Communication and the Buy In Process for Protection Details

Establishing open communication in everyday relationships is vital to attaining continuing positive results from each of our personal efforts.

The term “buy-in” or “buying in”, is synonymous with identifying value in stock or share of a company, it is also a term when a poker player wishes to enter a game by purchase chips. “All in” is another term that is synonymous with a commitment to a perceived financial opportunity.

In contemporary times, we have expanded our use of this term to include bringing people to a common belief or having faith in a concept or idea.

Often in the protection business, we have shareholders that are part of the team through a voluntary buy-in or who are placed as a shareholder by default, i.e. the security manager or event manager who oversees a venue your company or client has leased. The visible benefits of someone voluntarily coming into the team are clear, they identified a value for doing such. The challenge, often, is the person who is at the table because that is where they are told to sit and who does not necessarily see any benefit of being there, nor do they necessarily have confidence in the rest of the team.

Now how do we take this from someone taking a share to going all in? We first need to have a solid plan that considers our mission of protecting our assets and that also gives consideration to all of the shareholders. To do this we need to open the communication channels with all the shareholders, our principal’s asset(s), our client’s or superior’s expectations, venue or hotel managers, local law enforcement and emergency services, etc.
This is where we begin to split hairs, how much information do we share, what is the return on sharing this information with “outsiders” and how do we protect our OPSEC requirements? This will be scaled on individual requirements of your company, but, consideration should be taken for the benefits of sharing your plan and relative information. Here are some steps which I follow when making these considerations:

  • What are the expectations of my employer?
  • Will the people I am sharing information with be an asset to the success of my mission?
  • What are my risk factors, and do they support my sharing of the intelligence?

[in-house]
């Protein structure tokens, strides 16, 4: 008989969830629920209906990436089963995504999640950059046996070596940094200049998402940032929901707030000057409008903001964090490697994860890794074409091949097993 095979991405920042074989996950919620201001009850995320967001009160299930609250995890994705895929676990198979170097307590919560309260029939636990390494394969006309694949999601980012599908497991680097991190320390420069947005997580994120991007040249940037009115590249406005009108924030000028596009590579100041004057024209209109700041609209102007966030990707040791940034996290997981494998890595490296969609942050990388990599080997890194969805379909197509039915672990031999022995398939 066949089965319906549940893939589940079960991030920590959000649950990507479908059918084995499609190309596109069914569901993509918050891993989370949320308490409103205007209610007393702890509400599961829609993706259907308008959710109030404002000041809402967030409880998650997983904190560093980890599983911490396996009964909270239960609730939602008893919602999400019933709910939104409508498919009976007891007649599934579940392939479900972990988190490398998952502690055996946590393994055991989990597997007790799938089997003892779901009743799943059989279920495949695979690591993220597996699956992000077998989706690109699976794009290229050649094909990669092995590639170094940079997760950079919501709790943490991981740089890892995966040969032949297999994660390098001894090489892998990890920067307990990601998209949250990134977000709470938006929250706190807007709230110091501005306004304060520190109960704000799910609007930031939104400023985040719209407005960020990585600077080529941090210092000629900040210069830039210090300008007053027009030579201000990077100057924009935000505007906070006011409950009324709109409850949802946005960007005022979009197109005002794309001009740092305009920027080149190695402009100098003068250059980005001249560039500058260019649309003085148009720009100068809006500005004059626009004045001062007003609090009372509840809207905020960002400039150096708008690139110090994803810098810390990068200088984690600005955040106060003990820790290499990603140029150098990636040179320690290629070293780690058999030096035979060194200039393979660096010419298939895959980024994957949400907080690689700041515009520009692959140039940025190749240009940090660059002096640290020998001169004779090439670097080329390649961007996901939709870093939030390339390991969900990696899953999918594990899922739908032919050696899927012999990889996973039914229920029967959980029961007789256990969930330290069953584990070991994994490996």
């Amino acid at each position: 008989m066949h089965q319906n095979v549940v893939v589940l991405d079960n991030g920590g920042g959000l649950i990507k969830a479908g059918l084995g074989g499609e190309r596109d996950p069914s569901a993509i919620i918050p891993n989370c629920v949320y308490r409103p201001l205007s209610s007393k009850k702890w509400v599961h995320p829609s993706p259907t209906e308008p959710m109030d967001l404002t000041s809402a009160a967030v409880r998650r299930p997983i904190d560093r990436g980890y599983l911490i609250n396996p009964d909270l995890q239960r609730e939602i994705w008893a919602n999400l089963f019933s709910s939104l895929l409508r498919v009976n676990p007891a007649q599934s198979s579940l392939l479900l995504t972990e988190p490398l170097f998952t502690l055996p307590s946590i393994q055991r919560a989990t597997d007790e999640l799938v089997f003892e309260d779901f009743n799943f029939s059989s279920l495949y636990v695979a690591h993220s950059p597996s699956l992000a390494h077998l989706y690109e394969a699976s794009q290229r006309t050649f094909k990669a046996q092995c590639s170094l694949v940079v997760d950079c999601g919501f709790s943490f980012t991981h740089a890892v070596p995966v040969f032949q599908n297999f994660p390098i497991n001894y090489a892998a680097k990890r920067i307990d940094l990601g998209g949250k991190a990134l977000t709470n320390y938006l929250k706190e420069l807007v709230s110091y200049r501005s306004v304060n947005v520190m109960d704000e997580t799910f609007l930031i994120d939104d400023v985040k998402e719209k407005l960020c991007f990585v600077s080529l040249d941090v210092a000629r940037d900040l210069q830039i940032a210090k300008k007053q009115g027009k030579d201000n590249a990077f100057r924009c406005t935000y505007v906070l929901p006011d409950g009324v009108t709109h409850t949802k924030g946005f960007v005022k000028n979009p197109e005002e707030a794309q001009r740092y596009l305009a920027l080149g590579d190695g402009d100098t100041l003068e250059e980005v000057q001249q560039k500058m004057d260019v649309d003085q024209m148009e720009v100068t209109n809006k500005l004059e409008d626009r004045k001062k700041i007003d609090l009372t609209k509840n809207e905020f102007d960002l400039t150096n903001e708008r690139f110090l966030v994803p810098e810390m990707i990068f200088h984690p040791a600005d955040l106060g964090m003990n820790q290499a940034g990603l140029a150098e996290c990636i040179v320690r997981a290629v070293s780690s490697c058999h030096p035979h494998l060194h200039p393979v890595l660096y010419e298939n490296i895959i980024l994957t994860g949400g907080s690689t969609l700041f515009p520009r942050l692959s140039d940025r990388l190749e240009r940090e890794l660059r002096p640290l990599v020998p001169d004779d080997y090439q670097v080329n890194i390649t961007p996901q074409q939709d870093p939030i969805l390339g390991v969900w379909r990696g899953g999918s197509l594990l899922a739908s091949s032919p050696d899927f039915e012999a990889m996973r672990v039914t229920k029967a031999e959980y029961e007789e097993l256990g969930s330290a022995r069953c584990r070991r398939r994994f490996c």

Okay, so let’s get to the actions and inactions that we must take to accomplish the mission of protecting our assets, in this case human assets.

My Actions:

  1. Identify the needs of the principal and their expectations.
  2. Identify the expectations of our client or superior.
  3. Establish my plan for carrying out the assignment.
    • What operations are to be performed?
    • Who will need to perform these operations?
    • What tangible and human resources will be needed?
    • Who are these human resources?
  4. Once the individualized draft plan is penned, establish a meeting with all my internal shareholders/team members.
    • Review the mission.
    • Identify needed modifications and considerations in the plan for each shareholder to accomplish their task within the mission.
  5. Establish a meeting with all external decision-making shareholders so I may conceptualize our objectives and actions in the plan.
  6. Identify the goals and the mission itself.
    • Identify what resources they may bring to the table to make our primary mission not only a success but, less complicated with a smooth transition.
    • Capsulate the external shareholder’s resources and needs in carrying out their individual tasks in achieving our overall objective.
  7. Create my final draft of the detailed plan, identifying all resources, requirements and actions to be taken and by who.
  8. Review the plan with my employer with final updates on expectations and needs.
  9. Finalize my plan in complete detail.
  10. Communicate, often electronically the idea to all internal team members.
  11. Establish a meeting with all needed internal and external shareholders/team members to provide the finalized plan and discuss the expectations of each faction of the overall detail/mission.

My Inactions:

  1. I do not share small bubbles of information that involve acute expectations unless everyone requires the overall knowledge of these needs.
  2. I do not provide samples of access control identification to individuals who have no need to know. The concept will be understood that access control will be limited to particular areas and samples of the needed identification will be given to those who need to know.

When it comes to information needed and not needed, in the protection business, we need to be good soldiers and understand at times we will not be included in the chain of information for certain circumstances… stay focused on your individual tasks and the overall objective.

What have we accomplished by using this approach?
By communicating needed information, and while being conscious of our OPSEC, we have brought everyone to the table. They have either identified themselves as someone who needs to be on the team because through their own choice they have “bought in” to the plan, or they need to be removed from the table because they do not share the same vision for meeting the objective. It is essential to identify this immediately for each detail if you maintain someone on the team and they have not bought into what needs to be done will have created another vulnerability to the mission.
By following this approach, I have also learned that it brings resources to the table that would otherwise not be known to me, and that quite honestly, makes my job a little bit easier!

Communicate, Gain Trust & Understanding from the Team and Obtain the Buy In…

Bill Peeler is the President and CEO of Peeler Group International www.peelergroup.com

Comments

Comments are closed.